In her report June 22, 2011, the Massachusetts AG suggested that provider market power might require “temporary” price controls as the system transitions to new payment models. A radical suggestion, but plausible given the degree of market concentration by some MA providers. Predictably, the Massachusetts Hospitals Association really, really disagrees. (CommonHealth’s story is here)
The much more surprising part of the MHA press release came at the end, essentially asking for hundreds of millions of dollars from Blue Cross and other health plans. The background is the need for solvency reserves for risk-bearing provider organizations. BCBSMA and other local health plans currently hold several hundred million dollars in solvency reserves for health claims, required by state law. In the last sentence, MHA suggests “possible reallocation of these reserves needs to be considered…” Here’s the full paragraph:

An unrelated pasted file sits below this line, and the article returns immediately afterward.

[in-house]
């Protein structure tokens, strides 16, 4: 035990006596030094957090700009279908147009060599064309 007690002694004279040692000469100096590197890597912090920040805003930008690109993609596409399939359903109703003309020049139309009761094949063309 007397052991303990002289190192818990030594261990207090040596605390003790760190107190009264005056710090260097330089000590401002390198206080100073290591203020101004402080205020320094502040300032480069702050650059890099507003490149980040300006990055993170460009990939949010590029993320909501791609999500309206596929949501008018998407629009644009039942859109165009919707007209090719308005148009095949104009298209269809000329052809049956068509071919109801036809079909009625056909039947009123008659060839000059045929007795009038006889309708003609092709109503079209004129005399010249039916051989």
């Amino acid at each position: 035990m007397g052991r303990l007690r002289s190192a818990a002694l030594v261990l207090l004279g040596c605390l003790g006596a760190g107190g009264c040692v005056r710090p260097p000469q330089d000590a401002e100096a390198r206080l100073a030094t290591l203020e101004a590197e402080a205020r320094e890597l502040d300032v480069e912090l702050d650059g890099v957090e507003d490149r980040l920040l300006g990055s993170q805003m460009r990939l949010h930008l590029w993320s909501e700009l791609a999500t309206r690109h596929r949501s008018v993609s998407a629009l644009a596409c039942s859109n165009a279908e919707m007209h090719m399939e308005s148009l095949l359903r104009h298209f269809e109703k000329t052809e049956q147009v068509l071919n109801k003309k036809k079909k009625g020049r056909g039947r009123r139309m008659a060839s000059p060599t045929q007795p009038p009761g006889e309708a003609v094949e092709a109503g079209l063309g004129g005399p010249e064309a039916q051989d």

Finally we recommend caution regarding the development of regulations regarding solvency standards, and oversight for providers who contract to manage the risk of insured and self-insured populations. Extensive public discussion should accompany any attempt to impose further government regulation as it could impede the desired progress towards payment reform. Importantly, as demonstrated by reports from the administration in past years, there are adequate risk reserves in the system, but these reside with the current ‘bearers of risk,’ the insurance companies. As risk is increasingly transferred to providers, the rationale for insurance companies to keep building reserves needs to be examined —and possible reallocation of these reserves needs to be considered in order to minimize additional costs to the system.
Expect a fight on this one. Or perhaps it is just a warning shot on the broader issue of solvency regulation of providers bearing insurance risk.